Respiratory syncytial virus and human metapneumovirus : the morphological and transmission studies
Nguyen, Huong Tra
Date of Issue2017
School of Biological Sciences
DSO National Laboratories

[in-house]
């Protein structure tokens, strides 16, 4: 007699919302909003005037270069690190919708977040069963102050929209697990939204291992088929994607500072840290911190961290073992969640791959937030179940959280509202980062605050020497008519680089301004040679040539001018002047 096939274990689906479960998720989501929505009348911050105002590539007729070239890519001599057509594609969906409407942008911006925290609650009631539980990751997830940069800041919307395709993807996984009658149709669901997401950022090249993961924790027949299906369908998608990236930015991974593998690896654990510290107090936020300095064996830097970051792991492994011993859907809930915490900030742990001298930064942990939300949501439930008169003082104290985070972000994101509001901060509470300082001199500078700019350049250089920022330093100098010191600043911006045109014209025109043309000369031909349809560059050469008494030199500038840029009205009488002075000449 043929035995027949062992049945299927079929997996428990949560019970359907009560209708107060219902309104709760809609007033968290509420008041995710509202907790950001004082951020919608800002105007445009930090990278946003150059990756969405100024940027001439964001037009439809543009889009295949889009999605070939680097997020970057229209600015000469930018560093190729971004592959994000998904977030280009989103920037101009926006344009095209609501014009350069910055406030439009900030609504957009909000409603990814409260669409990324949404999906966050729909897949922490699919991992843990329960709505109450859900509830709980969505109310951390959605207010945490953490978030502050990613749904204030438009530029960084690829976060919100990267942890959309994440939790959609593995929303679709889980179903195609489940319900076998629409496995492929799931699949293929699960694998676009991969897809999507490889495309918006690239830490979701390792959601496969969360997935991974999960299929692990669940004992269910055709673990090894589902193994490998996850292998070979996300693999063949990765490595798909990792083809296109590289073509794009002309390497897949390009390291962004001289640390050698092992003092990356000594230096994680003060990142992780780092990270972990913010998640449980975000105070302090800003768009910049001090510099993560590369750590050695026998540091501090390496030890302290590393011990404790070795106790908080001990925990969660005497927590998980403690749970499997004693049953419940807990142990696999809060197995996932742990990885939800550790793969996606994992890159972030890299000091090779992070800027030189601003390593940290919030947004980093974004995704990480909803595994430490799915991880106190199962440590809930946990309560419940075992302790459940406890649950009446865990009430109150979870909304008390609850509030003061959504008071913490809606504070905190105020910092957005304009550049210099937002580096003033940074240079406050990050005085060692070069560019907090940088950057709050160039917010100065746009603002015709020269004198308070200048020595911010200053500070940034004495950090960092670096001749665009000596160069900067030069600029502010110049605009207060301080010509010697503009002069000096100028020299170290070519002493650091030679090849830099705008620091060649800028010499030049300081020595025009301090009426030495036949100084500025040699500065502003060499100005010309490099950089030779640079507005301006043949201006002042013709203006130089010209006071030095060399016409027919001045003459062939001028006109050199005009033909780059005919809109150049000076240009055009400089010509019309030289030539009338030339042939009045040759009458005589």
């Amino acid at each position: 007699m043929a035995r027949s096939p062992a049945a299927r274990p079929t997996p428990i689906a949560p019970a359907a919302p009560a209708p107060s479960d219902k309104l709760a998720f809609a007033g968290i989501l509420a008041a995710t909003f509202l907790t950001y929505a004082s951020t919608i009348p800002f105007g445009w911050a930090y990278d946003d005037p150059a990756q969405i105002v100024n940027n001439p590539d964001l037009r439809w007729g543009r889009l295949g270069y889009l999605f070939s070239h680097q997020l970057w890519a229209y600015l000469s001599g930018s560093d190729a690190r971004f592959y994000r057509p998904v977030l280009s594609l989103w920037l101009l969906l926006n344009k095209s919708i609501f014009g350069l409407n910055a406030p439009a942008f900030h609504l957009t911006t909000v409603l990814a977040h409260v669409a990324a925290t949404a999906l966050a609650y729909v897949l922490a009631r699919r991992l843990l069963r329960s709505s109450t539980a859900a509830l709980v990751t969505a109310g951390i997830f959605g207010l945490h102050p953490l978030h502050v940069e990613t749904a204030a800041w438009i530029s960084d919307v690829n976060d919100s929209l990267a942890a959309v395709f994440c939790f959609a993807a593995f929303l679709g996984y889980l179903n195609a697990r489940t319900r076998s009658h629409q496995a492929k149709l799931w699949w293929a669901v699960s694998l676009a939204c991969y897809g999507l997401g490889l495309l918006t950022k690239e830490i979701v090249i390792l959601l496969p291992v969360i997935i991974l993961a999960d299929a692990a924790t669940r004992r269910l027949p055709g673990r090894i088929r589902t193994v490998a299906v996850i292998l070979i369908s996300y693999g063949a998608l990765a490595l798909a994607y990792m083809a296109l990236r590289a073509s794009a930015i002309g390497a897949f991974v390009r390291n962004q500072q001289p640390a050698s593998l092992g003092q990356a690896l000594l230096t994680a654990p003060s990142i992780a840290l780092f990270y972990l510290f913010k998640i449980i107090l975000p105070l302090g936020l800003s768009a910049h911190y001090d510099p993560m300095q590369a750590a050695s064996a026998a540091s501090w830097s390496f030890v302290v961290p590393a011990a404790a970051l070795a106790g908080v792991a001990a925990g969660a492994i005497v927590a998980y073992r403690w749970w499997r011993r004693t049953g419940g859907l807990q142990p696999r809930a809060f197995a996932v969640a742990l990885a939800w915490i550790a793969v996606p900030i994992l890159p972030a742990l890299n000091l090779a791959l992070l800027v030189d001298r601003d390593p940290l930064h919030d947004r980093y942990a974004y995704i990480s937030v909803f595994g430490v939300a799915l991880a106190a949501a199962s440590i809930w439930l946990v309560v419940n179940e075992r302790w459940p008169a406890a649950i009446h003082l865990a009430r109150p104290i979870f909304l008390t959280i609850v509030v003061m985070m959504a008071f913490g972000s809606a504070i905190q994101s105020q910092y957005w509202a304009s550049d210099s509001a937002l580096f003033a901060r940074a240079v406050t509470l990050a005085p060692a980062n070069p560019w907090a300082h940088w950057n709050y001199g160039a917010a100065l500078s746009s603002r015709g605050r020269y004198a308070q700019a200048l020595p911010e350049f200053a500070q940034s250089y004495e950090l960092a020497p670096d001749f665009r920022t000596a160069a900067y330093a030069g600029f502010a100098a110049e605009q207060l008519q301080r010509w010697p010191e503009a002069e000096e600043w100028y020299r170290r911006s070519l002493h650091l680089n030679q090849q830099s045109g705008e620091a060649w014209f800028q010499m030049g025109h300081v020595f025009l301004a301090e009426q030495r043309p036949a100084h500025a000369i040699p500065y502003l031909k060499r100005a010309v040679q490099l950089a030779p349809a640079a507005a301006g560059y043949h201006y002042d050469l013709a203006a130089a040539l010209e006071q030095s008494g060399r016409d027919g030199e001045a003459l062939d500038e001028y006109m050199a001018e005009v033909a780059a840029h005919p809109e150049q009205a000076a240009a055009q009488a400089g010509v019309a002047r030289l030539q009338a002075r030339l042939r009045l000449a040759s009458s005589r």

Respiratory syncytial virus (RSV) and human metapneumovirus (HMPV) are the most important viral agents which cause upper and lower respiratory tract infections commonly present in children under the age of five. These infections are also prevalent in the elderly and persons with compromised immune systems. Currently, available drugs for RSV prevention and treatment are not cost-effective (e.g. Palivizumab, ribavirin whose mechanism of action is unproven and has toxic side effects), which makes the treatment of these infections difficult, especially for infections in young children in low in-come families. In the case of HMPV, there is no established prevention and treatment. In this thesis, we studied the transmission pathway of RSV in several permissive cell lines utilizing low multiplicity of infection (moi). We discovered a bi-phasic mode of RSV transmission. At the early infection time from 1 day post infection (dpi) to 3 dpi, there was localized transmission from cell-to-cell, no cell free virus was detected in the culture media up to 2 dpi. At a later infection time (4 dpi, 5 dpi), there was massive cell disruption and detachment releasing a small amount of cell-free virus into the culture supernatant. Cell free virus correlated with changes in cell physiology and increased cytotoxicity. Further, we came to understand RSV transmission using an in vitro system of primary human nasal epithelium cells (hNESPCs) with regard to host responses. Interestingly, NE cells mostly exhibited the mode of cell-to-cell transmission, and event of NE host cell response of p38MAPK activation correlated with the increase in viral particle assembly and changes in host cell physiology. RSV G gene deficiency caused changes in the viral filament morphology, reduced viral transmission efficiency in vitro, suggesting that G protein plays an important role in the virus transmission pathway. By successfully adapting a HMPV strain in culture, we characterized its morphology by imaging analyses and conducted a detailed transmission study. Data suggested the virus likely transmits from cell-to-cell. Host responses arising from HMPV infection showed evidence that the virus triggered the cellular pathway to “turn off” STAT-1 protein level as a strategy to hijack LLC-MK2 cells’ defense pathway in order to penetrate, replicate and thrive, which may be useful in designing future protocols to support HMPV cultivation in vitro.